In Kent, Friends of Youth, Catholic Community Services, and Bethany Christian Services are soon going to launch MOCKINGBIRD FAMILY™ Constellations, each serving 6-10 foster families. Kent School District partners are excited about the opportunity to help ensure a continued connection to their current school for students who may have to enter foster care. They believe the Mockingbird Family community offers a great way for families in local school communities to step up to support Keeping Kids in Kent when they must be removed from their immediate families. Coordinated Care Services and Valley Cities are also at the table to make sure every youth is connected to healthcare and mental health providers they’ve already been established with in Kent. Treehouse, another community foster care service provider, will make sure students have the educational supports they need. Being part of a Mockingbird Family in Kent will ensure kids do not experience education disruptions because of foster placement moves. Children and youth will be able to stay connected to existing friends and continue with their same sports teams and groups in Kent.
In addition to these stakeholders, I’m asking our local businesses, mine included, to make a concerted effort to connect with Kent youth who are in foster care and hire them – providing them with mentoring, job skills, stability, and a reason to stay in Kent and reinvest in their community after they turn 18.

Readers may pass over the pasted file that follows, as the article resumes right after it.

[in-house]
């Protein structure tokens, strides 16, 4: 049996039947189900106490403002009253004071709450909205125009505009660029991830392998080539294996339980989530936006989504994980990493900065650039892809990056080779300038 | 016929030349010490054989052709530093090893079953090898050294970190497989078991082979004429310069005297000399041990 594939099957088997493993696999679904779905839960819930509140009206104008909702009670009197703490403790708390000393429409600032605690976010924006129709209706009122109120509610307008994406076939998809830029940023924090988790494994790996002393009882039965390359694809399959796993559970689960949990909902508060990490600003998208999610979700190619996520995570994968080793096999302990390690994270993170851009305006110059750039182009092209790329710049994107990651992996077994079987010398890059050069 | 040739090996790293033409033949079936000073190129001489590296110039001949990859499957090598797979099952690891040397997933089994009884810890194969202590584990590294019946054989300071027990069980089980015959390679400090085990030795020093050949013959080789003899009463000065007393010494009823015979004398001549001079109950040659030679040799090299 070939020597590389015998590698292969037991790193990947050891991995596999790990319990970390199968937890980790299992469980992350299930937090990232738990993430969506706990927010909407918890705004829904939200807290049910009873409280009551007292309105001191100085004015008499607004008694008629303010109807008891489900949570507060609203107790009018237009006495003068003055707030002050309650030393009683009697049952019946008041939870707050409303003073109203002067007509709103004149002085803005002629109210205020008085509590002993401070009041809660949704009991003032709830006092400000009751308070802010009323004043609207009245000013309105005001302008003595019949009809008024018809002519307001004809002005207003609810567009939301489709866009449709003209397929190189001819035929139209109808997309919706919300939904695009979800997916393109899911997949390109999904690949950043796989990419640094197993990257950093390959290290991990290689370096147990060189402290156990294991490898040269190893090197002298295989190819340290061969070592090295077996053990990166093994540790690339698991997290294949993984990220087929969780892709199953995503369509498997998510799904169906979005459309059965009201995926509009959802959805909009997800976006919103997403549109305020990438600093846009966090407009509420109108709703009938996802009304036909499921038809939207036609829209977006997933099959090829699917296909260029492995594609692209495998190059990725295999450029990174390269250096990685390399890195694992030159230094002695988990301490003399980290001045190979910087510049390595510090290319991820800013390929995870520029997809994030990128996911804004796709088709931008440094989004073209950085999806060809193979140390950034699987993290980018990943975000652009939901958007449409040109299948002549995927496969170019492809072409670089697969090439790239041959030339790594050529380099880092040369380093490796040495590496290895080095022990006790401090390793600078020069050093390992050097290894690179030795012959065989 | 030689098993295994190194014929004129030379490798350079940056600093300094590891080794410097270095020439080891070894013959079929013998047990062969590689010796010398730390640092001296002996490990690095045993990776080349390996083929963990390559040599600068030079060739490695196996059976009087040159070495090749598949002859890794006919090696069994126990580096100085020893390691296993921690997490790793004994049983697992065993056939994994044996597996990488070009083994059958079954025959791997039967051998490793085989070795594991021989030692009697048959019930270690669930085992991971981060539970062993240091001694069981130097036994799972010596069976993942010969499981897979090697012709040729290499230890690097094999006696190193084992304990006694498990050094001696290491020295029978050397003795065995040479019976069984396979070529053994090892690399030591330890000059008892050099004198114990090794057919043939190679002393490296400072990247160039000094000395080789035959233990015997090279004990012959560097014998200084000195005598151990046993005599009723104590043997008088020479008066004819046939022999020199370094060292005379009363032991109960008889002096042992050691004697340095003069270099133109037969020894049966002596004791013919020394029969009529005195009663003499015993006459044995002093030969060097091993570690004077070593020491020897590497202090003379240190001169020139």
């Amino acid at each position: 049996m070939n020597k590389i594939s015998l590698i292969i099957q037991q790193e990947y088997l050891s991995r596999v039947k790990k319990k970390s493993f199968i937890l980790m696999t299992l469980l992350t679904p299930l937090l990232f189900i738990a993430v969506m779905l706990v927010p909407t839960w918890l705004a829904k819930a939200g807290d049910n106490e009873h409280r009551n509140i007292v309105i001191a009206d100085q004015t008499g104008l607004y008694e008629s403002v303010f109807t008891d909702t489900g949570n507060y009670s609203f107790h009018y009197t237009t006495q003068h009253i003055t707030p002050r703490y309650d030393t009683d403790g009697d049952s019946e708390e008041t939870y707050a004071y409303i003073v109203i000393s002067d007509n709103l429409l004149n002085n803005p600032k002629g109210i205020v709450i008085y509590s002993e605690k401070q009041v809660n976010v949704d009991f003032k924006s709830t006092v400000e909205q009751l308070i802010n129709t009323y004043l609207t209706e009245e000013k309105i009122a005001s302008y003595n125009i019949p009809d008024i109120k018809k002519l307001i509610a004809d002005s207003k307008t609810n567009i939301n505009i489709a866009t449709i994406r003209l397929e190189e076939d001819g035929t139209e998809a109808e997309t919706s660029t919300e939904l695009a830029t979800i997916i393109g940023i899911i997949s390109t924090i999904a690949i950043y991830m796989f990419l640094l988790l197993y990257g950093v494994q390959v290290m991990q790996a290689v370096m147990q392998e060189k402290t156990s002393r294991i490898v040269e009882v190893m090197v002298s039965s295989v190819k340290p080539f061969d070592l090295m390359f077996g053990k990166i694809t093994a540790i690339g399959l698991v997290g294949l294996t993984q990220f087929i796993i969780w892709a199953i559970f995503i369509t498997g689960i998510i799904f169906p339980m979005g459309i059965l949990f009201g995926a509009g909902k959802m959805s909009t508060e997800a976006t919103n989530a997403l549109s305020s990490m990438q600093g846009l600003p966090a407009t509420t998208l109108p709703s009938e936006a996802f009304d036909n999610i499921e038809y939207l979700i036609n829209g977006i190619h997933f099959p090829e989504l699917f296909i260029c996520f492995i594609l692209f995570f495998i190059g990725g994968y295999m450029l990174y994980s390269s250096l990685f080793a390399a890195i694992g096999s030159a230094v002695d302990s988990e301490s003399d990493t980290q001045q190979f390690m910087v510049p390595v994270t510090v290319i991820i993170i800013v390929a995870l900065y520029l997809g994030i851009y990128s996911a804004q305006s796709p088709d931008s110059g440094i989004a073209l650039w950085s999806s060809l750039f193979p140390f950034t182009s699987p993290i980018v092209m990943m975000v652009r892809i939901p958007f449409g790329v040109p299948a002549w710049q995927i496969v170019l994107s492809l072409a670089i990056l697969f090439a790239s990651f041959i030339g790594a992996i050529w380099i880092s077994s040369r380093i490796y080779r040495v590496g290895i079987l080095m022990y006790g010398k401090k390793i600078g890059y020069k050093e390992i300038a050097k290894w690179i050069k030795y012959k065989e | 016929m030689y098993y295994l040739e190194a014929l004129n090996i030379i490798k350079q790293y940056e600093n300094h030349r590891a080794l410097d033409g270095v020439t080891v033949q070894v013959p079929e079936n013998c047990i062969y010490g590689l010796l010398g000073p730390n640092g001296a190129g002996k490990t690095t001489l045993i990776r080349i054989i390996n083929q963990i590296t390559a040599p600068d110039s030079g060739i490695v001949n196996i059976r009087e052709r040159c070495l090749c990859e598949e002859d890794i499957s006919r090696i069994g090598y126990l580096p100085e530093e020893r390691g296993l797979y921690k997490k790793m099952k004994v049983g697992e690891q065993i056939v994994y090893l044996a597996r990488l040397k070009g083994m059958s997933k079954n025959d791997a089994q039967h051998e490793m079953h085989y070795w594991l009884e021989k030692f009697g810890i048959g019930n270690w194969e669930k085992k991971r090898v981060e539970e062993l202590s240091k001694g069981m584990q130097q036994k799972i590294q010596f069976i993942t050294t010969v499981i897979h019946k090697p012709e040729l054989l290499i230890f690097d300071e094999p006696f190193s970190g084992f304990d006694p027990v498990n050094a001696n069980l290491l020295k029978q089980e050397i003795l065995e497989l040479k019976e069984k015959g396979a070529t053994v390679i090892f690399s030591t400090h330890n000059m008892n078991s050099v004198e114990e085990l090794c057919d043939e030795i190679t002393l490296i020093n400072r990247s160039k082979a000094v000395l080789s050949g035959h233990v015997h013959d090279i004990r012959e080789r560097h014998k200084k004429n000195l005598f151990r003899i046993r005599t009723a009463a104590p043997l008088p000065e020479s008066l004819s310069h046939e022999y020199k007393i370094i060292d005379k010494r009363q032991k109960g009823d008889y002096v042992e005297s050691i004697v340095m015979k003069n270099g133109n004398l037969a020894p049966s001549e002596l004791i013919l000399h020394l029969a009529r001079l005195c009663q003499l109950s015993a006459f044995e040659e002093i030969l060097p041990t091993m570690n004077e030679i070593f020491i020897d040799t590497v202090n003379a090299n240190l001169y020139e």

As friends and colleagues with strong interest in Kent, the 33rd Legislative District, Representative Tina Orwall and I have been working hard to bring more public awareness about the importance of a solid support system for our youth. Representative Orwall and her league of Legislators who care about kids, who know how important it is to keep kids connected to their communities, are doing what they can in Olympia to bring attention to foster care and the need for more innovative and community-based child welfare practices.
As a long-time business owner and resident of Kent, I am excited about the possibilities this means for our city. When kids move schools, they lose an estimated average of 4-6 months of academic progress per move. By the time a young person ages out of foster care, 33% will have experienced more than 5 school moves – upwards of two years of lost academic progress. Just keeping kids in their same school will make a huge difference. When you add in the support of the Mockingbird Family, our business community, and others, we - for the first time - will truly be setting our kids up for success. Please join me in keeping our kids in Kent by making a donation to The Mockingbird Society today. Join the growing movement that has the whole community getting involved.
To learn more about bringing MOCKINGBIRD FAMILY™ to your community, visit www.mockingbirdsociety.org/mockingbird-family.